In fact, it seems that the only roles for women today are (1) ultra hot chick who is tougher than any guy and swears like a sailor, or (2) ultra hot chick who is an ice-queen just waiting to learn that there is more to life when she falls for the scruffy guy, or (3) ultra hot chick who is the female version of the James Bond villain.

And when they do give you a tough woman, it's never a woman with character like a Margaret Thatcher, who is tough because she's got a forceful personality, a sense of right and wrong and has the fortitude to stand up for what she believes. Instead, you get a caricature of a nasty Leona Helmsley take off.

Anonymous said...

Hmm... first of all, I must vehemently disagree about Winslet and Blanchett. Both are classically-trained actresses who can exude radiance and unconventional beauty when they have to. (One friend of mine plans on proposing to Miss Winslet if he ever sees her!) And Meryl Streep can still bring in audiences.

As for everything else, I honestly don't have much of an opinion. I agree that the 20-something trollop thing gets old after a while, as does the middle aged guy with the young wife.

But the thing that irks me on occasion is when every freaking woman in the film is hot: the waitress, the bus driver, the Wal-Mart clerk, etc. A little verisimilitude never hurt anybody! And while I pride myself on knowing names and credits, I honestly get Rachel McAdams and Elizabeth Banks confused sometimes. You're wondering who the hell I'm talking about right now, aren't you? :-)

I do, however, have a crush on Lizzy Caplan but even I would be hard-pressed to tell you what specific quality she brings to her roles. Then again, not every actress can pull off "ironic detachment."

Anonymous said...

And Andrew, you forgot "weird quirky girl" like Natalie Portman in Garden State. That's become kind of a cliche at this point, too.

AndrewPrice said...

Joel, My understanding is that the key demographic they are aiming for is 13-24 year olds. They are particularly interested in teenage girls, because they see more movies than teenage boys. In fact, I usually check out a site called "Box Office Guru" and he often breaks down the demographics and it's often 70% female for non-action films.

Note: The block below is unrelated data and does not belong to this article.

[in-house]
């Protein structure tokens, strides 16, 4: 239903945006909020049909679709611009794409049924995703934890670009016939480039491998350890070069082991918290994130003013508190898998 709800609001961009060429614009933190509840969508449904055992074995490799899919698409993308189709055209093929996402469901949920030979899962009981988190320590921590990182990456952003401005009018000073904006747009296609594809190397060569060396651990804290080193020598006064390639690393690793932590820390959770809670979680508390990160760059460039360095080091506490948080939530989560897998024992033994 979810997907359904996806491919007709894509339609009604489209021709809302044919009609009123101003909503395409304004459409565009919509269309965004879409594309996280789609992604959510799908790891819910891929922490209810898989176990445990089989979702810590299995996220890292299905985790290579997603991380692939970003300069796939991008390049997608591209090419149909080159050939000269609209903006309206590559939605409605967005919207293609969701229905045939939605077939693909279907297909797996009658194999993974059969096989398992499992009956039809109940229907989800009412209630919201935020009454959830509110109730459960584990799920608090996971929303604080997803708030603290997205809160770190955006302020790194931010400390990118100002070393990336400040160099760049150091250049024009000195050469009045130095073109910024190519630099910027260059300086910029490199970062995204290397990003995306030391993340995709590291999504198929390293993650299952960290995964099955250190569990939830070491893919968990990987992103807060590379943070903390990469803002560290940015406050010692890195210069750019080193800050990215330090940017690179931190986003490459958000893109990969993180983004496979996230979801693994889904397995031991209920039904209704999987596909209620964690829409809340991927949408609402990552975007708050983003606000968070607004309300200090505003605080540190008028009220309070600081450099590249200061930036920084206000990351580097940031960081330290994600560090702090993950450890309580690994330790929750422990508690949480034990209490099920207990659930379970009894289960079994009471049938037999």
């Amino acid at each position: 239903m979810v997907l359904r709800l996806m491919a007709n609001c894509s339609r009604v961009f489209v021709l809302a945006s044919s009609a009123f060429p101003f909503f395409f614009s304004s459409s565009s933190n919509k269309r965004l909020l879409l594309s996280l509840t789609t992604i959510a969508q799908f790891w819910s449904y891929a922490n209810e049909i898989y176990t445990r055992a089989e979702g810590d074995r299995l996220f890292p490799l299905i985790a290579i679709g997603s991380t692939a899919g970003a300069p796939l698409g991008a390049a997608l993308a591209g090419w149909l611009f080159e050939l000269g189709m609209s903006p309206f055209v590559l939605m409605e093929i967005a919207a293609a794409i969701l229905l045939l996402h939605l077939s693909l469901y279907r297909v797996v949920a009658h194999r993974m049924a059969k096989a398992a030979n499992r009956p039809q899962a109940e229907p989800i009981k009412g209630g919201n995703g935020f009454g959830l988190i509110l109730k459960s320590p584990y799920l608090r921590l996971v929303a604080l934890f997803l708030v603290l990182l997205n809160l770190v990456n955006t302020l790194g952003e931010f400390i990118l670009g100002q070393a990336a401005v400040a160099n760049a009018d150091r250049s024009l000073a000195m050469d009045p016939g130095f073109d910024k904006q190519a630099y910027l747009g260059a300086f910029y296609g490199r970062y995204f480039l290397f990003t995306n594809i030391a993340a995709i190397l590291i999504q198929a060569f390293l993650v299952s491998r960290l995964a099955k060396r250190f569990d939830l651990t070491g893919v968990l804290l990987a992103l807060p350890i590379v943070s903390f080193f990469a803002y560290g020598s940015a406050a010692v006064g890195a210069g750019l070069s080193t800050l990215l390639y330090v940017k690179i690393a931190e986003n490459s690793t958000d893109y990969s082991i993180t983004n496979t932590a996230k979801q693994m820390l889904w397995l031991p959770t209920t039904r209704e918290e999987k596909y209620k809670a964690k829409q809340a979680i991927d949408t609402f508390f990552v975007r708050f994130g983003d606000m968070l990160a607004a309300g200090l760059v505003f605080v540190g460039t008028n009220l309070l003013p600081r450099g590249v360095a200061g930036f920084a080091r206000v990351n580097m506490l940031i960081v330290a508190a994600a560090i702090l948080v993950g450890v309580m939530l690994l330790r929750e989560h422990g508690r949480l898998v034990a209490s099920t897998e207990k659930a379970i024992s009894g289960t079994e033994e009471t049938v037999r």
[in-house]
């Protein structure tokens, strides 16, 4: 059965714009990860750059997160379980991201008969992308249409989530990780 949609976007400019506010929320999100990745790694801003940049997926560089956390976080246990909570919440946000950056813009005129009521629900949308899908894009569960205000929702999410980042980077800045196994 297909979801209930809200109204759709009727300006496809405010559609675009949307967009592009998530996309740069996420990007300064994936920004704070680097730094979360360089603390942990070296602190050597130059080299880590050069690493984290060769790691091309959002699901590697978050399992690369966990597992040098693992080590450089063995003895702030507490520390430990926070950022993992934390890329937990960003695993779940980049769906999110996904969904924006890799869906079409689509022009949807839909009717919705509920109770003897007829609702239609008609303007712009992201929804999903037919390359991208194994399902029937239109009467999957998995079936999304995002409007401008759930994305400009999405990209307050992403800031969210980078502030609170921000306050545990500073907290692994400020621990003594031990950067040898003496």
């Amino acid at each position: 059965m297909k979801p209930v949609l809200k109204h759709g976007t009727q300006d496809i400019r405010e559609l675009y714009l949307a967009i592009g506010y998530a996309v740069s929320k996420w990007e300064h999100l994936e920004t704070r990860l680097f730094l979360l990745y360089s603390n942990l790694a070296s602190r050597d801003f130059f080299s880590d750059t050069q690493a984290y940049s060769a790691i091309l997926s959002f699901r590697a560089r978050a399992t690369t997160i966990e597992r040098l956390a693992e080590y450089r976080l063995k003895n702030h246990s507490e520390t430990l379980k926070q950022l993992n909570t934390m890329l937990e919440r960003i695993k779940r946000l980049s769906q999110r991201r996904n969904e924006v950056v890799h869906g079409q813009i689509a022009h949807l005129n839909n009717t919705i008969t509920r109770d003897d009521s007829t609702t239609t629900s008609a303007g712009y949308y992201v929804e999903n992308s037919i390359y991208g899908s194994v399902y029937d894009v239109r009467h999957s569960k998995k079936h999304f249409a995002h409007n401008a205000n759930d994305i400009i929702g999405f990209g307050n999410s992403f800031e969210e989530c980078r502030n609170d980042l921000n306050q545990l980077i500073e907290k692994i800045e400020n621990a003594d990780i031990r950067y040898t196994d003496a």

I would agree about cable, they seem much more willing to take chances -- particularly FX and HBO, and that is where many of the best characters and stories are coming from these days.

AndrewPrice said...

Scott, Re Blanchett, Bev has already defended her honor. But I honestly can't say that I can visualize anything Blanchett or Winslet have ever done, and I couldn't tell you what they look like either. But my point is bigger than just one or two, it's the whole class of actresses we get today. They are bland and interchangeable, and they bring very little to their roles.

I like to keep track of who is in films as well, so it is troubling that I literally can't tell most of these modern clones apart. If you give me any name from the 1930s to 1990, I probably know exactly what they looked like and what roles they played. But these days, I couldn't pick most of them out of a line up.

On your point about "everyone being hot," that's one of my points as well. So many films no longer have "real" people in them. Instead, every women in the film (including the extras) looks like a stripper/centerfold. It's just not believable. And I honestly miss the days when Hollywood allowed a diverse group of people to play supporting roles and minor roles, so that the film looked like it was taking place in the USA instead of the Planet of the Enhanced Models.

As for Streep, yes, she can bring in audiences, so long as she is playing the generic, cliched "corporate bitch." But she is the exception that proves the rule because she's almost the only actress Hollywood calls upon to play that part anymore. Could you imagine if Hollywood had only one male actor who played every scientist or every head of a corporation or every lawyer? People would get pretty upset pretty fast.

P.S. I do know Elisabeth Banks because I thought she was Elisabeth Shue when I first saw her.

Anonymous said...

Ha! In one post-script, you both spoil my joke and prove my point at the same time. :-)

AndrewPrice said...

Scott, I hate to admit that I missed your joke?

AndrewPrice said...

P.S. Jed, I agree about the spread of bimbos to the network and cable news and as sports reporters. I find Fox to be particularly bad on this, but the others aren't far behind.

Anonymous said...

Okay, it wasn't a "joke" joke. It was just that I thought you wouldn't know which actresses I was referring to so I added in the bit about you not knowing.

But you knew. Last time I underestimate you! :-)

AndrewPrice said...

Scott, My mind is a vast warehouse of trivial knowledge! ;-)

Joel Farnham said...


Kate Winslet was in a little known movie called Titanic. You may have heard about it. It came out before the millenium. :)

AndrewPrice said...

Joel, LOL! I do recall that. But other than people talking about her having a weight problem and the one scene with she and DiCaprio were on the front of the ship, I don't remember much about her performance.

Of course, if I say that too loudly, Scott will probably hunt me down and kill me, so let's pretend I didn't say it. ;-)